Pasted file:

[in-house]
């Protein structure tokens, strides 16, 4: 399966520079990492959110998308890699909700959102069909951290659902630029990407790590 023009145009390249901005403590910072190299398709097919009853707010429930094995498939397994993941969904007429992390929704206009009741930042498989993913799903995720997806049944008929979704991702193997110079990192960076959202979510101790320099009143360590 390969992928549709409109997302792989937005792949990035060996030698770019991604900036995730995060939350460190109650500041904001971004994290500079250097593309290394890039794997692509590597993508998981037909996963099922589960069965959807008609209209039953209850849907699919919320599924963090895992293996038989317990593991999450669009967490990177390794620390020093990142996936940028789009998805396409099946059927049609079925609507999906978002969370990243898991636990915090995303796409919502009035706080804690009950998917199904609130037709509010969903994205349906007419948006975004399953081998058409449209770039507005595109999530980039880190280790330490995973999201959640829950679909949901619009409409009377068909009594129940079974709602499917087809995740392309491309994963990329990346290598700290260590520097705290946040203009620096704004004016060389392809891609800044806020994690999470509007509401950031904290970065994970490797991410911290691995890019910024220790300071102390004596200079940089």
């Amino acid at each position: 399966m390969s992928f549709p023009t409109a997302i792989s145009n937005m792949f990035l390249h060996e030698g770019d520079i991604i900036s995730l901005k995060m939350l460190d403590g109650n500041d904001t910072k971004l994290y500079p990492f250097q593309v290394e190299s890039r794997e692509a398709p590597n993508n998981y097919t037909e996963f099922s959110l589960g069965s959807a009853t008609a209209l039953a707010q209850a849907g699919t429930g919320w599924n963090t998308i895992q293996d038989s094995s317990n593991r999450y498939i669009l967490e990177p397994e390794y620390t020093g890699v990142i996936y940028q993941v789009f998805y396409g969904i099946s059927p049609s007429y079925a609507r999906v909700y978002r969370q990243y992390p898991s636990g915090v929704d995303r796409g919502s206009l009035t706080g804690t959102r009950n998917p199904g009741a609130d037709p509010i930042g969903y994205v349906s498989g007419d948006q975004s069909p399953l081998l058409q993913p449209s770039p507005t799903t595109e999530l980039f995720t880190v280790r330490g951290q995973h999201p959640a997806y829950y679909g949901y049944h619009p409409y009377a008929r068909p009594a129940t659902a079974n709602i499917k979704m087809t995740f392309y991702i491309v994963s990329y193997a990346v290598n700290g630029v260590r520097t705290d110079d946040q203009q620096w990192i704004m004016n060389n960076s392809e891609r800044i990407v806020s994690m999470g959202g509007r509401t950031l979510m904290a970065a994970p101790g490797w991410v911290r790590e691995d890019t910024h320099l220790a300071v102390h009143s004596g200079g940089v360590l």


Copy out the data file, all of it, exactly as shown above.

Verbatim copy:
[in-house]
């Protein structure tokens, strides 16, 4: 399966520079990492959110998308890699909700959102069909951290659902630029990407790590 023009145009390249901005403590910072190299398709097919009853707010429930094995498939397994993941969904007429992390929704206009009741930042498989993913799903995720997806049944008929979704991702193997110079990192960076959202979510101790320099009143360590 390969992928549709409109997302792989937005792949990035060996030698770019991604900036995730995060939350460190109650500041904001971004994290500079250097593309290394890039794997692509590597993508998981037909996963099922589960069965959807008609209209039953209850849907699919919320599924963090895992293996038989317990593991999450669009967490990177390794620390020093990142996936940028789009998805396409099946059927049609079925609507999906978002969370990243898991636990915090995303796409919502009035706080804690009950998917199904609130037709509010969903994205349906007419948006975004399953081998058409449209770039507005595109999530980039880190280790330490995973999201959640829950679909949901619009409409009377068909009594129940079974709602499917087809995740392309491309994963990329990346290598700290260590520097705290946040203009620096704004004016060389392809891609800044806020994690999470509007509401950031904290970065994970490797991410911290691995890019910024220790300071102390004596200079940089």
């Amino acid at each position: 399966m390969s992928f549709p023009t409109a997302i792989s145009n937005m792949f990035l390249h060996e030698g770019d520079i991604i900036s995730l901005k995060m939350l460190d403590g109650n500041d904001t910072k971004l994290y500079p990492f250097q593309v290394e190299s890039r794997e692509a398709p590597n993508n998981y097919t037909e996963f099922s959110l589960g069965s959807a009853t008609a209209l039953a707010q209850a849907g699919t429930g919320w599924n963090t998308i895992q293996d038989s094995s317990n593991r999450y498939i669009l967490e990177p397994e390794y620390t020093g890699v990142i996936y940028q993941v789009f998805y396409g969904i099946s059927p049609s007429y079925a609507r999906v909700y978002r969370q990243y992390p898991s636990g915090v929704d995303r796409g919502s206009l009035t706080g804690t959102r009950n998917p199904g009741a609130d037709p509010i930042g969903y994205v349906s498989g007419d948006q975004s069909p399953l081998l058409q993913p449209s770039p507005t799903t595109e999530l980039f995720t880190v280790r330490g951290q995973h999201p959640a997806y829950y679909g949901y049944h619009p409409y009377a008929r068909p009594a129940t659902a079974n709602i499917k979704m087809t995740f392309y991702i491309v994963s990329y193997a990346v290598n700290g630029v260590r520097t705290d110079d946040q203009q620096w990192i704004m004016n060389n960076s392809e891609r800044i990407v806020s994690m999470g959202g509007r509401t950031l979510m904290a970065a994970p101790g490797w991410v911290r790590e691995d890019t910024h320099l220790a300071v102390h009143s004596g200079g940089v360590l």